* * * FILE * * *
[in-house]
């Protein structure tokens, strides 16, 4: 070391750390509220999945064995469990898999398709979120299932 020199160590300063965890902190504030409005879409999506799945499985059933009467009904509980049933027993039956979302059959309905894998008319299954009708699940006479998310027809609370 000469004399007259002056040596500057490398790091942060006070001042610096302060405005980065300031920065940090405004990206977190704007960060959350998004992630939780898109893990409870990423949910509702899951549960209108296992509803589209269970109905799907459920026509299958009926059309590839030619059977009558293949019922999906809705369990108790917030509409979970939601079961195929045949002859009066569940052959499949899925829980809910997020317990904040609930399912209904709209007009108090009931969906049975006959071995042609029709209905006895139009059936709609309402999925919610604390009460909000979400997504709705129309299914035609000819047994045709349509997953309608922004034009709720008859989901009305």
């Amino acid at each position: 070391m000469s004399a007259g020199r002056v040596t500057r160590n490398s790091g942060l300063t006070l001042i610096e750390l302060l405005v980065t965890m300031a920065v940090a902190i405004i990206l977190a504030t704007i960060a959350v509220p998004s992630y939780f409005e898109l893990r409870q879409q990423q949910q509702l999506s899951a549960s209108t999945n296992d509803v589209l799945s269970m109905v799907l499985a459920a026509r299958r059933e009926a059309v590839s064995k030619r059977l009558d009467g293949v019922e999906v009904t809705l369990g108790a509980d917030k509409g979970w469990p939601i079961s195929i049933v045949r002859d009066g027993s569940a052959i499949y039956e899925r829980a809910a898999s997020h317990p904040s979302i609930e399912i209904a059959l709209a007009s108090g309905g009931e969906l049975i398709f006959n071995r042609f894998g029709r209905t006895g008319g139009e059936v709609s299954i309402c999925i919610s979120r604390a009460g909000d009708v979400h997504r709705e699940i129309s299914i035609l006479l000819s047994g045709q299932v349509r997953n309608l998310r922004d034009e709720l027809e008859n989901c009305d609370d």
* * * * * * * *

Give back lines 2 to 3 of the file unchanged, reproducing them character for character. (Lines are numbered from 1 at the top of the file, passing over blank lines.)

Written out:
């Protein structure tokens, strides 16, 4: 070391750390509220999945064995469990898999398709979120299932 020199160590300063965890902190504030409005879409999506799945499985059933009467009904509980049933027993039956979302059959309905894998008319299954009708699940006479998310027809609370 000469004399007259002056040596500057490398790091942060006070001042610096302060405005980065300031920065940090405004990206977190704007960060959350998004992630939780898109893990409870990423949910509702899951549960209108296992509803589209269970109905799907459920026509299958009926059309590839030619059977009558293949019922999906809705369990108790917030509409979970939601079961195929045949002859009066569940052959499949899925829980809910997020317990904040609930399912209904709209007009108090009931969906049975006959071995042609029709209905006895139009059936709609309402999925919610604390009460909000979400997504709705129309299914035609000819047994045709349509997953309608922004034009709720008859989901009305």
């Amino acid at each position: 070391m000469s004399a007259g020199r002056v040596t500057r160590n490398s790091g942060l300063t006070l001042i610096e750390l302060l405005v980065t965890m300031a920065v940090a902190i405004i990206l977190a504030t704007i960060a959350v509220p998004s992630y939780f409005e898109l893990r409870q879409q990423q949910q509702l999506s899951a549960s209108t999945n296992d509803v589209l799945s269970m109905v799907l499985a459920a026509r299958r059933e009926a059309v590839s064995k030619r059977l009558d009467g293949v019922e999906v009904t809705l369990g108790a509980d917030k509409g979970w469990p939601i079961s195929i049933v045949r002859d009066g027993s569940a052959i499949y039956e899925r829980a809910a898999s997020h317990p904040s979302i609930e399912i209904a059959l709209a007009s108090g309905g009931e969906l049975i398709f006959n071995r042609f894998g029709r209905t006895g008319g139009e059936v709609s299954i309402c999925i919610s979120r604390a009460g909000d009708v979400h997504r709705e699940i129309s299914i035609l006479l000819s047994g045709q299932v349509r997953n309608l998310r922004d034009e709720l027809e008859n989901c009305d609370d």